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The Transportation Security Administration announced Friday that it would retest every full-body X-ray scanner that emits ionizing radiation — 247 machines at 38 airports — after maintenance records on some of the devices showed radiation levels 10 times higher than expected.
The TSA says that the records reflect math mistakes and that all the machines are safe.
In the past, the TSA has failed to properly monitor and ensure the safety of X-ray devices used on luggage. A 2008 report by the wor
Originally posted by Quickfix
Can you say, Sterile?
Originally posted by Quickfix
maybe just avoid the airport all together..
TSA agents stand near a full-body scanner at Los Angeles International Airport on Nov. 22. The Centers for Disease Control and Prevention recommends that the TSA takes steps to protect workers against excessive exposures to radiation.
When investigators with the Centers for Disease Control and Prevention's workplace safety team visited a dozen airports in 2003 and 2004, what they found was disturbing — at least to federal airport workers. Although most radiation levels around baggage X-ray machines were low, six of 281 machines used to screen checked luggage violated federal radiation standards, some emitting two or three times the allowed limit, the CDC found. Perhaps most troubling, the CDC had found what the Transportation Security Administration hadn't noticed. The TSA and its contractors had failed to identify the machines that were emitting excessive radiation — a failure that continues to leave TSA workers and some lawmakers uneasy, especially as the agency continues to deploy hundreds of controversial radiation-emitting machines to help screen passengers.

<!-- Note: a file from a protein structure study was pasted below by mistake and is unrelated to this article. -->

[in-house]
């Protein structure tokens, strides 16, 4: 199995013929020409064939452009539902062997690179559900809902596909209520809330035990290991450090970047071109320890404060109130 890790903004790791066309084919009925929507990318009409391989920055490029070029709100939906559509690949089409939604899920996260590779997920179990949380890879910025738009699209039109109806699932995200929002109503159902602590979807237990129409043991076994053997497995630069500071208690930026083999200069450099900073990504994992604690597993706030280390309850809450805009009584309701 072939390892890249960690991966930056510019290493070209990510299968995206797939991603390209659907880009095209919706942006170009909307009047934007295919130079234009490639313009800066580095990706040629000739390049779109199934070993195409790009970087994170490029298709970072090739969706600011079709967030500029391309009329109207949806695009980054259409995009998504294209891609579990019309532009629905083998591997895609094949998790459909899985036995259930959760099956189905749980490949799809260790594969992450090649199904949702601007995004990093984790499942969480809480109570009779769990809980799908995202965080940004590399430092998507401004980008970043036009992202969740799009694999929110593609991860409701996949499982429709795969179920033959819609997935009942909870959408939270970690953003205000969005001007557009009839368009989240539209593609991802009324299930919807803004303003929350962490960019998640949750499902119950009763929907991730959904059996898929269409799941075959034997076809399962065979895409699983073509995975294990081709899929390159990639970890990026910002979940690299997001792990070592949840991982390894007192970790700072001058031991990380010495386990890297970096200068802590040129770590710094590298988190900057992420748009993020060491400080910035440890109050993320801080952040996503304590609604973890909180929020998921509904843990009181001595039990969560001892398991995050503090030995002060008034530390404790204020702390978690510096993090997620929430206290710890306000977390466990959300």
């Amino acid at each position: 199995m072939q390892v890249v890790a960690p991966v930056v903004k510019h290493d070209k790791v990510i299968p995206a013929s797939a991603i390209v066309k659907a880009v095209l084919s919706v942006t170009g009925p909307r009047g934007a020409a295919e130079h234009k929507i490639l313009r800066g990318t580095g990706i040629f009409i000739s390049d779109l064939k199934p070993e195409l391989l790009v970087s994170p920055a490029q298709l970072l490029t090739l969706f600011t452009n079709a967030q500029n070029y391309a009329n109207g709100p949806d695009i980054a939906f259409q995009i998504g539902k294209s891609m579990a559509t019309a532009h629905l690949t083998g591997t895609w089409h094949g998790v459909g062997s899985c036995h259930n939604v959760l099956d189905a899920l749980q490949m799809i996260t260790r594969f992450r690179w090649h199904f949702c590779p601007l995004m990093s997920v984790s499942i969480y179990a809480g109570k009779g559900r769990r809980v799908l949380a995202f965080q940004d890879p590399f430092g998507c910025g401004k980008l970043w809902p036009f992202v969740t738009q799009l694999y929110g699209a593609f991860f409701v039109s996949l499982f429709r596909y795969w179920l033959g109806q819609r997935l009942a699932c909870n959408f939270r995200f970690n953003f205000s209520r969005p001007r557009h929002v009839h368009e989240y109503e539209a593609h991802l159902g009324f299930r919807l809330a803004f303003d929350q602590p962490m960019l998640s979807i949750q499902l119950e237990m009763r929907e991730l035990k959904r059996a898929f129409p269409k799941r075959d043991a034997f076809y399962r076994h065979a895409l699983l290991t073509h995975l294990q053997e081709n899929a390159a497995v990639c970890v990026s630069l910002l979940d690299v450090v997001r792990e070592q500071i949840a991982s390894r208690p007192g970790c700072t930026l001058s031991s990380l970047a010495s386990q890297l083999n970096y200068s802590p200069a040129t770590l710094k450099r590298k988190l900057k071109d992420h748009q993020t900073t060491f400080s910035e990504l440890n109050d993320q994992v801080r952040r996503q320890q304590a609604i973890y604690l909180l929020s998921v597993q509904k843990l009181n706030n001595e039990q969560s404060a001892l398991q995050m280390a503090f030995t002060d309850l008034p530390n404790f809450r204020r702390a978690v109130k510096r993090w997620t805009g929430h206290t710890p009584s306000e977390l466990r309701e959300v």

Sen. Susan Collins (R-Maine) on Friday said it is "unacceptable" that the Transportation Security Administration has been collecting inaccurate data about the radiation levels of body-scanning technology. TSA began posting radiation data on its website to allay fears that the body-scanner technology is unsafe. The technology became widely used in airports after a Nigerian man was accused in 2009 of attempting to blow up a jetliner with a bomb hidden in his underwear. TSA released the radiation data Friday while cautioning that some of it was flawed. TSA said it would retest all radiation-emitting equipment that produced inaccurate data.
Originally posted by finalword
Cancer or sexual assault? I'll take sexual assault since it's not going to increase my risk of premature death.
This is why this issue will get some attention even when others don't...because TPTB fly and they don't want to get zapped by poorly maintained or malfunctioning machines either.
Originally posted by zorgon
This may be a good thing. Radiation scares people. Even the PTB don't want to get zapped.